instructions developed Criminal Pattern Jury Instruction 1.06 to explain this concept to
jurors. But this pattern jury instruction has its flaws.

5
See Shane v. Rhines, 672 P.2d895,901 (Alaska 1983); Castillo v. State, unpublished,
1994 WL 16196506, *1 (Alaska App. 1994).
6
See Clarke v. State, unpublished, 2009 WL 3681650, *5 (Alaska App. 2009) (holding
that a trial judge may properly forbid a defense attorney from arguing self-defense when
there is insufficient evidence to justify a jury instruction on self-defense).

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The relevant portion of Criminal Pattern Jury Instruction 1.06 defines the
concept of beyond a reasonable doubt in two ways: by listing various things that this
concept does not mean, and also by trying to explain what the concept does mean. 7
The pattern instruction declares that proof beyond a reasonable doubt
does not mean proof by mere suspicion or speculation nor, on the other hand, does
it mean proof beyond all possible doubt. Rather, according to the instruction, the test
is whether there is a reasonable doubt a concept which the instruction defines as a
doubt based upon reason and common sense.
The pattern instruction then declares that proof beyond a reasonable
doubt is proof of such a convincing character that, after consideration, you would be
willing to rely and act upon it without hesitation in your important affairs.
This formulation of the test the idea that jurors must find the evidence
so convincing that they would act upon it without hesitation in the most important of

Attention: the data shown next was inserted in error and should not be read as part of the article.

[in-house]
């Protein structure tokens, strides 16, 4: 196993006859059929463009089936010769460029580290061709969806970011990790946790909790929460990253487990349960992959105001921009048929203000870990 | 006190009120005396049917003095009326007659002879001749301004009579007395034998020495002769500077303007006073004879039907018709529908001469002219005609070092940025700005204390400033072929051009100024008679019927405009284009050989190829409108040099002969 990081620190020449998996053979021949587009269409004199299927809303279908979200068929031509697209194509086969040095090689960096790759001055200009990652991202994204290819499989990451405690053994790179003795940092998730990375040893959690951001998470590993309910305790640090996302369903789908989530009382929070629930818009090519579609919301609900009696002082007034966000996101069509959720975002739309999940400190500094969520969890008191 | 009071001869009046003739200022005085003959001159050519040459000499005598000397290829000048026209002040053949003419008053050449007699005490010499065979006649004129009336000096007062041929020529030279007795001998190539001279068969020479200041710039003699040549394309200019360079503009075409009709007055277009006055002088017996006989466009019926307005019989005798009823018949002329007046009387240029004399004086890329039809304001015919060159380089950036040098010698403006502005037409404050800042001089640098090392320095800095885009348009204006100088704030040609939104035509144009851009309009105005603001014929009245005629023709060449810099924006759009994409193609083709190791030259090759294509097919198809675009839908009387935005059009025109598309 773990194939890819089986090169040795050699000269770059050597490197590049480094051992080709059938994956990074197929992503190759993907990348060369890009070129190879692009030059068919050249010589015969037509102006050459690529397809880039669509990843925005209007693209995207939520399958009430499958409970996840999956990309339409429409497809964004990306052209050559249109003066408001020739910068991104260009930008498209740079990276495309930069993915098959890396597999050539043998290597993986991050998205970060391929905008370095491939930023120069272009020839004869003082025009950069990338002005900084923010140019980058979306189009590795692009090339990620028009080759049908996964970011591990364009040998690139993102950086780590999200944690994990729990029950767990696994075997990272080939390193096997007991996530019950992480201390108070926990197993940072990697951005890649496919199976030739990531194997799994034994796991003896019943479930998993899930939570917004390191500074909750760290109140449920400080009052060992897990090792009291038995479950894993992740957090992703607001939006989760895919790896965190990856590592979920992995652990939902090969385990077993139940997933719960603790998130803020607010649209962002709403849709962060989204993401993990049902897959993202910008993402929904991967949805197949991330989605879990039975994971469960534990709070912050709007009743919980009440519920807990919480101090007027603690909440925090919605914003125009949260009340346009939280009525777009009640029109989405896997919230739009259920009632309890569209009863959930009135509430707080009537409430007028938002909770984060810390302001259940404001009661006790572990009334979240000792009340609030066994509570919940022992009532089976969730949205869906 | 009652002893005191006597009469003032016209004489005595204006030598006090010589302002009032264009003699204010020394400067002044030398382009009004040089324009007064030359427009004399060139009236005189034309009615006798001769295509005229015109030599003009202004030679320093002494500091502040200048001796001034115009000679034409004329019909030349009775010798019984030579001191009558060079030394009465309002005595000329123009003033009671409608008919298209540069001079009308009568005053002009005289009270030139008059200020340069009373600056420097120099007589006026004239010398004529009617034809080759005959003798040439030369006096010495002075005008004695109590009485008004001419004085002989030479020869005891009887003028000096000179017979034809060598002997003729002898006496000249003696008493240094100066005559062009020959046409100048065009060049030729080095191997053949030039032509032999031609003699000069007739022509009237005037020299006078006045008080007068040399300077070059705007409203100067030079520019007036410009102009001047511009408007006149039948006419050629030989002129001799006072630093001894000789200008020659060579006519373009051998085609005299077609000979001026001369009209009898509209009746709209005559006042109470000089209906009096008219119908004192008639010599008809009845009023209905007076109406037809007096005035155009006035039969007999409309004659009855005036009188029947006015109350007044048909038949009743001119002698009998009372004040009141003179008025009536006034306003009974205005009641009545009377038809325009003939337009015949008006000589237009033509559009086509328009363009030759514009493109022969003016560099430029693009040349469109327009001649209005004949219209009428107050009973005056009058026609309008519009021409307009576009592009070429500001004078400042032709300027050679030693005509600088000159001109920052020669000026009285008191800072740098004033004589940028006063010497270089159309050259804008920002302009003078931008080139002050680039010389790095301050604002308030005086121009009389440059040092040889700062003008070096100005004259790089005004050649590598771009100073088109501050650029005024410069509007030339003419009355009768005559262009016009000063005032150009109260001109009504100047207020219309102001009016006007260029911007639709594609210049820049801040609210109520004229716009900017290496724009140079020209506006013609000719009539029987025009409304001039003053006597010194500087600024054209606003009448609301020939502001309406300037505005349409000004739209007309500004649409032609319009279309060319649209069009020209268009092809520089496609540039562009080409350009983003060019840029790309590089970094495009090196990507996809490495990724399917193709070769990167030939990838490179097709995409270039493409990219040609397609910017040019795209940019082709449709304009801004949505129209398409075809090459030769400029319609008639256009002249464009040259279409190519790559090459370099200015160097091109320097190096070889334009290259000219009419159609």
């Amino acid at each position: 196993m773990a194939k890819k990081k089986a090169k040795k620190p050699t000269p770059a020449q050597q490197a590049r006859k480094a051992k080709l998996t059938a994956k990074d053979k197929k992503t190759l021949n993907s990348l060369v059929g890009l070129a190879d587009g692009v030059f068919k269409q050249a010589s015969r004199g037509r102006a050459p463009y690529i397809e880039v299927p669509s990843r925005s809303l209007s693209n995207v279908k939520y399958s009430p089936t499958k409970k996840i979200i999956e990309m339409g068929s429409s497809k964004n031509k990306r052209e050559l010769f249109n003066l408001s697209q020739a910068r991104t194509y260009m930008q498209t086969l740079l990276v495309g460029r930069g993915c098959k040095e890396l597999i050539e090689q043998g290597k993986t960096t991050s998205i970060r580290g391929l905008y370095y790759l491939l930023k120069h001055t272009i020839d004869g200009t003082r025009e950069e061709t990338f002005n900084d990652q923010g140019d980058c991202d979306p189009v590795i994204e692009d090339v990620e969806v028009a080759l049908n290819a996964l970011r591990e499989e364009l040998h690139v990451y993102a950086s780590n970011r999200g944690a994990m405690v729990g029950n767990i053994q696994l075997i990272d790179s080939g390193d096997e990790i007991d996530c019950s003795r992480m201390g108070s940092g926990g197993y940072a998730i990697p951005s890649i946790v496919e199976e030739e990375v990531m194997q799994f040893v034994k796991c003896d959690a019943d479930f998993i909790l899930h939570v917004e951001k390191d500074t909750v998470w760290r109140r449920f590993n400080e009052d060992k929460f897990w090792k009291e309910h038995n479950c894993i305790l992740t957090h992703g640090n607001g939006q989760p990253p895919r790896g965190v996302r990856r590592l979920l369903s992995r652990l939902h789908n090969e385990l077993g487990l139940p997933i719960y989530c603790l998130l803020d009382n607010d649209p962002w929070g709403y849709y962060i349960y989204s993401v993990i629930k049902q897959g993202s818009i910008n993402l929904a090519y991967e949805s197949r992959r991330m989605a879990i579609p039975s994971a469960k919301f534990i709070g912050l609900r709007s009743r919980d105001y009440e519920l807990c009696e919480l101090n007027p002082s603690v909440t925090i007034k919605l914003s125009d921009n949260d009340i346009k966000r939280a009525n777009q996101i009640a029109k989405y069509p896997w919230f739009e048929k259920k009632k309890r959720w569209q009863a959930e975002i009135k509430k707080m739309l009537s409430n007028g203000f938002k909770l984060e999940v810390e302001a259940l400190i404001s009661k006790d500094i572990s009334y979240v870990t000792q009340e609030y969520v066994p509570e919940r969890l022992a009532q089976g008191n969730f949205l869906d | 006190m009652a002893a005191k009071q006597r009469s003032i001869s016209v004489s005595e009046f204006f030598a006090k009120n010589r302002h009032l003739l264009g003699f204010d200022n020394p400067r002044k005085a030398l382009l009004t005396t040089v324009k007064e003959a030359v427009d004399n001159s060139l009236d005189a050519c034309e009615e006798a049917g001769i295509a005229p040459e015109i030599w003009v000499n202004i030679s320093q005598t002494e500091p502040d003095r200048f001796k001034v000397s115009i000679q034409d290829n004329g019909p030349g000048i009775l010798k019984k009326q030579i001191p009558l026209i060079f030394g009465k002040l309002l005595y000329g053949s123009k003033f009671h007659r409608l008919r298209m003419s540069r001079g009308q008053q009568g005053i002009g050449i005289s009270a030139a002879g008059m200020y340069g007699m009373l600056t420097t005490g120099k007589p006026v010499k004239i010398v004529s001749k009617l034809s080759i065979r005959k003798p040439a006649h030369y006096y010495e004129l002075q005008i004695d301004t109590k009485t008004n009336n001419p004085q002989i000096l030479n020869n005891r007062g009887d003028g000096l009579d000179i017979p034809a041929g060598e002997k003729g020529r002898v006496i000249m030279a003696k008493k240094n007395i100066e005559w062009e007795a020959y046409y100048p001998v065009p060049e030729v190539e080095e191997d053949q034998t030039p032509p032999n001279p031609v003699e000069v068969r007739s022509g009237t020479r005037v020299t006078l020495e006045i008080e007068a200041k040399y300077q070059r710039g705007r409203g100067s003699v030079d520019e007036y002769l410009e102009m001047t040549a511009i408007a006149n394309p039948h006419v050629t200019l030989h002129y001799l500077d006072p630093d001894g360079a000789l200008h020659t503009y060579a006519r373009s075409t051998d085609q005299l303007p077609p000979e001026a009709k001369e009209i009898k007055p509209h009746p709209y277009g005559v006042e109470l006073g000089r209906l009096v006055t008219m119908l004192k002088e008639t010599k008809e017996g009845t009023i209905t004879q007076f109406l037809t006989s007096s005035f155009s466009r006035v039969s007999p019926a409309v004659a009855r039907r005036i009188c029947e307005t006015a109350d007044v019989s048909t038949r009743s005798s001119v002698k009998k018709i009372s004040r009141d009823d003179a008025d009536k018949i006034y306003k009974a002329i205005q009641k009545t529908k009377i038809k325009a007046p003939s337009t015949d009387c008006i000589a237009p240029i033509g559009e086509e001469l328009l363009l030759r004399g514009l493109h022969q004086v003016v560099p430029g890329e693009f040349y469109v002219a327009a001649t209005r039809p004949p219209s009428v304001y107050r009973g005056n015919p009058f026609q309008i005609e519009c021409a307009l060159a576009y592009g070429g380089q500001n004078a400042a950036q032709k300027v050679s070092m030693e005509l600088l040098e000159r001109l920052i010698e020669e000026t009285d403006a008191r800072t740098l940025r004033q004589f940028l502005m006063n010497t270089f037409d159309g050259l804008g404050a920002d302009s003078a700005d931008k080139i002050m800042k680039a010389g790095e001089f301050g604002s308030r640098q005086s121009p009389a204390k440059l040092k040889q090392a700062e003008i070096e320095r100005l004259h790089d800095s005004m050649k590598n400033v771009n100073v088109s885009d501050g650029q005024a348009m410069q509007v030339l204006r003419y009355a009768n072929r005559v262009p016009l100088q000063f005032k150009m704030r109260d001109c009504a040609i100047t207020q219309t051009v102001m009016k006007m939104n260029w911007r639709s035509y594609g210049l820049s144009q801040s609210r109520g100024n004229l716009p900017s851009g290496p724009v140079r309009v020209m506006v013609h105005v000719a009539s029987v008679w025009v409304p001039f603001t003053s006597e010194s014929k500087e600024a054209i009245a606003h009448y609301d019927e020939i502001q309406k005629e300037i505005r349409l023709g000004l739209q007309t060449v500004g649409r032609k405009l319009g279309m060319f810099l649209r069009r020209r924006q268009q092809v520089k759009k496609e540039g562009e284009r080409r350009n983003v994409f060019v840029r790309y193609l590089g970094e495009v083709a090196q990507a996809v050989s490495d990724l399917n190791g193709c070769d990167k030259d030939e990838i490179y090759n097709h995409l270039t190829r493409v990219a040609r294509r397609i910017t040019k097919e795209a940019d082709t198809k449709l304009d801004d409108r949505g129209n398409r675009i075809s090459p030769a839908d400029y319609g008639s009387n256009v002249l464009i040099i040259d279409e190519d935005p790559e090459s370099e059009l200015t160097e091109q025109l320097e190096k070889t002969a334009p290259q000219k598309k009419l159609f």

their own personal affairs has drawn substantial criticism.
For example, in the commentary to the federal pattern jury instructions, the
Federal Judicial Center drafters question whether there is any meaningful analogy

7
The pertinent portion of Alaska Criminal Pattern Jury Instruction No. 1.06 reads:

[The] requirement ... that the prosecution must prove the defendants guilt beyond
a reasonable doubt ... is what is called the burden of proof. It is not required that the
prosecution prove guilt beyond all possible doubt, for it is rarely possible to prove
anything to an absolute certainty. Rather, the test is one of reasonable doubt. A
reasonable doubt is a doubt based upon reason and common sense. Proof beyond a
reasonable doubt must be proof of such a convincing character that, after
consideration, you would be willing to rely and act upon it without hesitation in your
important affairs. A defendant may never be convicted on mere suspicion or
speculation.

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between, on the one hand, the decisions that juries must make in criminal cases and, on
the other hand, the decisions that people must make in their own important affairs.
First, the drafters note that when people make decisions about their own
important affairs, those decisions normally do not require people to resolve conflicting
accounts of past events which, of course, is the principal task facing a jury. Rather,
making decisions about ones own important affairs normally requires people to make